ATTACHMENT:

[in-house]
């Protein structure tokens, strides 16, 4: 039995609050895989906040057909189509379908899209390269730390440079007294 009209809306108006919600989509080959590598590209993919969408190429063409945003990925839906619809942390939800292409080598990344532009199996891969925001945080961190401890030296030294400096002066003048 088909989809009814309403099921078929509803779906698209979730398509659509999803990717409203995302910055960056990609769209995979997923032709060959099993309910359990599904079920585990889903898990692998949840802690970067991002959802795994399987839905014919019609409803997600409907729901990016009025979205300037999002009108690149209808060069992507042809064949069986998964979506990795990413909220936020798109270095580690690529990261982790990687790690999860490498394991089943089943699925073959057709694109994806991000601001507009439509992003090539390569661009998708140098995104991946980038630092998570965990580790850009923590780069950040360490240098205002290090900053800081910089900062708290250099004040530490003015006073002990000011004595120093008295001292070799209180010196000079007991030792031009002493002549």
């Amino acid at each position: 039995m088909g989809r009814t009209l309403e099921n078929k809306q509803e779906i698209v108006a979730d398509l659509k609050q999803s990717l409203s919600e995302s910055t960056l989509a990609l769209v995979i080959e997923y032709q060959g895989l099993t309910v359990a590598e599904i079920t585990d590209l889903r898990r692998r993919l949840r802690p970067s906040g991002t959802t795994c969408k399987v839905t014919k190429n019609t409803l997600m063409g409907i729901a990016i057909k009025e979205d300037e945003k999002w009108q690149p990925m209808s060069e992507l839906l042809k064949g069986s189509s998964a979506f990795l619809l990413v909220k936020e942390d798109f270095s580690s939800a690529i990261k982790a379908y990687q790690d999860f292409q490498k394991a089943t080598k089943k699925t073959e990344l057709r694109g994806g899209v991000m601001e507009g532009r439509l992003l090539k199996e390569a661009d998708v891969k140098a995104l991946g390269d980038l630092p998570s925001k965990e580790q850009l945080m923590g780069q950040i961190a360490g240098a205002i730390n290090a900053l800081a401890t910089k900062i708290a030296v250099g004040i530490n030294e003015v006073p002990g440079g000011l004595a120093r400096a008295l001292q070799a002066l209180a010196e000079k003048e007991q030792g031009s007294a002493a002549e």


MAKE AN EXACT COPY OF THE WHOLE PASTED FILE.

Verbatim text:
[in-house]
């Protein structure tokens, strides 16, 4: 039995609050895989906040057909189509379908899209390269730390440079007294 009209809306108006919600989509080959590598590209993919969408190429063409945003990925839906619809942390939800292409080598990344532009199996891969925001945080961190401890030296030294400096002066003048 088909989809009814309403099921078929509803779906698209979730398509659509999803990717409203995302910055960056990609769209995979997923032709060959099993309910359990599904079920585990889903898990692998949840802690970067991002959802795994399987839905014919019609409803997600409907729901990016009025979205300037999002009108690149209808060069992507042809064949069986998964979506990795990413909220936020798109270095580690690529990261982790990687790690999860490498394991089943089943699925073959057709694109994806991000601001507009439509992003090539390569661009998708140098995104991946980038630092998570965990580790850009923590780069950040360490240098205002290090900053800081910089900062708290250099004040530490003015006073002990000011004595120093008295001292070799209180010196000079007991030792031009002493002549």
């Amino acid at each position: 039995m088909g989809r009814t009209l309403e099921n078929k809306q509803e779906i698209v108006a979730d398509l659509k609050q999803s990717l409203s919600e995302s910055t960056l989509a990609l769209v995979i080959e997923y032709q060959g895989l099993t309910v359990a590598e599904i079920t585990d590209l889903r898990r692998r993919l949840r802690p970067s906040g991002t959802t795994c969408k399987v839905t014919k190429n019609t409803l997600m063409g409907i729901a990016i057909k009025e979205d300037e945003k999002w009108q690149p990925m209808s060069e992507l839906l042809k064949g069986s189509s998964a979506f990795l619809l990413v909220k936020e942390d798109f270095s580690s939800a690529i990261k982790a379908y990687q790690d999860f292409q490498k394991a089943t080598k089943k699925t073959e990344l057709r694109g994806g899209v991000m601001e507009g532009r439509l992003l090539k199996e390569a661009d998708v891969k140098a995104l991946g390269d980038l630092p998570s925001k965990e580790q850009l945080m923590g780069q950040i961190a360490g240098a205002i730390n290090a900053l800081a401890t910089k900062i708290a030296v250099g004040i530490n030294e003015v006073p002990g440079g000011l004595a120093r400096a008295l001292q070799a002066l209180a010196e000079k003048e007991q030792g031009s007294a002493a002549e």